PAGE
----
Honey, Do You Know You Stop Breathing In Your Sleep?
"Honey, Do You Know You Stop Breathing In Your Sleep?"
Yep, those were the words that I spoke to my husband one morning after a very restless night of sleep. His reply, “What are you talking about?” I proceeded to explain to him that while he was sleeping, he had stopped breathing for almost a minute (which, to me seemed an unbearable eternity) before he gave a loud snort and started breathing again.
Here’s the scenario as it played out:
My husband was asleep, on his back as usual, and began snoring. Low at first and then gradually becoming louder and louder. I had no idea how he did not wake himself up with all that noise – unbelievable! After one particularly one loud snore “in” I noticed that after a moment or two, I had not heard a breath come “out”. I kept listening, waiting for one, but it wasn’t there. I began to move closer to him and it looked like he wasn’t breathing – just lying there with his mouth partially open, chest not moving. I really started to become scared, lifted my hand to gently shake him, when all of a sudden, out came this loud snort and he began breathing normally once again. I watched him for a few more minutes before I finally settled down and fell asleep.
Sleep apnea is sleep disorder in which breathing repeatedly stops and starts.
Some common signs and/or symptoms of sleep apnea may include:
· Sleepiness during the day
· Loud snoring
· Periods of breathing cessation during sleep
· Morning headache
· Difficulty staying asleep (insomnia)
· Occasionally waking up with a choking or gasping sensation
We argued back and forth, really getting nowhere. He didn’t really believe me. This continued to happen over the next few months, not very often but often enough to bother me. I insisted that he mention this to his doctor the next time he went for his physical.
Sleep apnea cannot be diagnosed during a routine office visit or detected by a blood test.
Are You at Risk:
Sleep apnea can affect anyone at any age, even women and children. Risk factors include:
- Male gender (yes, my husband is a male)
- Being overweight (my husband is 5’10 and 135lbs. soaking wet)
- Being over the age of forty (he was 32 when he was diagnosed)
- Having larger tonsils (no large tonsils here)
- Having a family history of sleep apnea (his brother has it too)
When he went for his physical three months later, he actually remembered to mention it to his doctor. His doctor was quite surprised and decided to send him for a sleep apnea test. My husband really wasn’t really considered a candidate for sleep apnea but better safe than sorry. He spent one night at a sleep disorder center, hooked up accordingly to the necessary testing equipment, and then came home early the next morning.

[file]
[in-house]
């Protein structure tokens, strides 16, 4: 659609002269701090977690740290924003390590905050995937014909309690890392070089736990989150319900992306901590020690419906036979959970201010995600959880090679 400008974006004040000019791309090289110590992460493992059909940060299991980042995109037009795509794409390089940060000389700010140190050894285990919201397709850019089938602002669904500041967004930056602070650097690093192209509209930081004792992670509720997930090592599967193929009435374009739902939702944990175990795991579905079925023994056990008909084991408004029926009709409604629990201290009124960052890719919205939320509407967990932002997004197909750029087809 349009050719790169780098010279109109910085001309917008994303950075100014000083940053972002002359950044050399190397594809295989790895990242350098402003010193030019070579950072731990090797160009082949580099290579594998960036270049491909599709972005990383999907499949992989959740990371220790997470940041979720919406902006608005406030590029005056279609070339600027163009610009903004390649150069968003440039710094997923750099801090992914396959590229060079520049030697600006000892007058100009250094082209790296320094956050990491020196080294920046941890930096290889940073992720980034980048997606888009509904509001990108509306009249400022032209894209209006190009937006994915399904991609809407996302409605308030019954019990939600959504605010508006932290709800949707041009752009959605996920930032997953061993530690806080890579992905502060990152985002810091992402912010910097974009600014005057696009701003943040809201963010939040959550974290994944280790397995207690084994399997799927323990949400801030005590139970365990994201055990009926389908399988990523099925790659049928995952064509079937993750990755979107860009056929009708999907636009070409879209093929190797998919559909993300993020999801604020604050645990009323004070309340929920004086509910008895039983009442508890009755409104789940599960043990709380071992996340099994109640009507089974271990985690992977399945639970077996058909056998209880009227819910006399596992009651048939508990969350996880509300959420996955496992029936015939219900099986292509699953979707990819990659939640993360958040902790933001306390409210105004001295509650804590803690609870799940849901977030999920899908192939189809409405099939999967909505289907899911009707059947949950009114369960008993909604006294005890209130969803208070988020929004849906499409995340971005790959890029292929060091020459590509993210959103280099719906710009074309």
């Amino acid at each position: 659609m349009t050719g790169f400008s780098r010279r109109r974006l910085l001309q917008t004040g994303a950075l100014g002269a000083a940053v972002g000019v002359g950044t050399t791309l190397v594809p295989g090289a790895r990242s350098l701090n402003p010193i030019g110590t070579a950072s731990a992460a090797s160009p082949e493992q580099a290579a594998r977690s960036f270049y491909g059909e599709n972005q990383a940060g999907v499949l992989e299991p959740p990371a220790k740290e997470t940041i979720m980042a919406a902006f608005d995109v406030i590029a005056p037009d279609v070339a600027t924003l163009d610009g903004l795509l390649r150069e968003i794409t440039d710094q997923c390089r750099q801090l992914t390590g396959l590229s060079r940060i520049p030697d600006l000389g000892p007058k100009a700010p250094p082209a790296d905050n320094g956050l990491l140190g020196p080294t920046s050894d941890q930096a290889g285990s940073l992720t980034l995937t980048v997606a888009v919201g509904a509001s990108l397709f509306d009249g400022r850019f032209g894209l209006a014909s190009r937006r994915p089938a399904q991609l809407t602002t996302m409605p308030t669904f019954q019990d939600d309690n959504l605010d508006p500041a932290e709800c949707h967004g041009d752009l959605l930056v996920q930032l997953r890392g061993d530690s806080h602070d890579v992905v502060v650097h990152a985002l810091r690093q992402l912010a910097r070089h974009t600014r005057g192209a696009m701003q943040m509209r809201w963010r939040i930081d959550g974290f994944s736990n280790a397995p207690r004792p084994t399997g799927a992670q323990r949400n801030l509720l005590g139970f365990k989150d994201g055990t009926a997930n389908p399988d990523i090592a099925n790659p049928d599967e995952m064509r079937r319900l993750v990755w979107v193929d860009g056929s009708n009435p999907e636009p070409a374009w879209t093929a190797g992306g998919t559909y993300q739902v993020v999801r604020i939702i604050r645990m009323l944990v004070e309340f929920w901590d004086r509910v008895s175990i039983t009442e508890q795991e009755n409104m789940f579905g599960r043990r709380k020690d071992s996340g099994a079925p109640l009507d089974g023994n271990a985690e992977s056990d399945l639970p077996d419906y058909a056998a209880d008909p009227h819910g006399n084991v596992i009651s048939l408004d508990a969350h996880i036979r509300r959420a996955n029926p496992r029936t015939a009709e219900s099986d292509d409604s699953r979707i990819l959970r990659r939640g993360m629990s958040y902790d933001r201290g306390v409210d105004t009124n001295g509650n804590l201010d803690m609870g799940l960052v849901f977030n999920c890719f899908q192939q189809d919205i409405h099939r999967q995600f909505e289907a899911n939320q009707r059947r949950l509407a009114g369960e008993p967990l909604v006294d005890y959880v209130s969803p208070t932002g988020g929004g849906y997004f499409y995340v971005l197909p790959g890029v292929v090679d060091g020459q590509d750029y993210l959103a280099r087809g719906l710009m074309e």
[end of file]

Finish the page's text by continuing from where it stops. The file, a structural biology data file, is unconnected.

Tests to detect sleep apnea may include:
· Nocturnal polysomnography. During this test, you are hooked up to equipment that monitors your heart, lung and brain activity, breathing patterns, arm and leg movements, and blood oxygen levels while you sleep.
· Oximetry. This method involves using a small machine that monitors and records the oxygen level in your blood while you're asleep. A simple sleeve fits painlessly over one of your fingers to collect the information overnight.
· Portable cardiorespiratory testing. Under certain circumstances, your doctor may provide you with simplified tests to be used at home to diagnose sleep apnea. These tests usually involve oximetry, measurement of airflow and measurement of breathing patterns.
Can you believe his surprise, when the results came back that he in fact did have sleep apnea. There were a few different options for treatment:
Continuous Positive Airway Pressure (CPAP)
This is a treatment in where a mask is worn over the nose and/or mouth while you sleep. The mask is hooked up to a machine that carries a constant flow of air into the nostrils. The positive pressure from air flowing into the nostrils helps keep the airways open so that breathing is not impaired.
Sleep Apnea and Dental Devices
Dental devices can be made that help keep the airway open during sleep.
Surgery for Sleep Apnea
In some cases, surgery may be needed to correct sleep apnea.
His first choice was the dental device. It didn’t last long. It was very uncomfortable for him to wear at night and his jaw hurt each morning when he got up. He definitely didn’t want surgery so that left the CPAP.
If left untreated, sleep apnea can result in a number of health problems including:
· Heart failure, irregular heart beats, and heart attacks
Other than having to find the mask that was most comfortable to wear, the CPAP is great. He no longer snores (as long as he’s using the CPAP), sleeps better, and most importantly, doesn’t stop breathing during the night – which in turn allows me to get a more restful night of sleep myself.
So women (and men too), if your spouse snores loud enough to wake the dead and shows any other symptoms of possible sleep apnea, have them mention it to their doctor during their next visit. You both might end up getting a better night's sleep.
For more detailed information on sleep apnea, check out the following websites: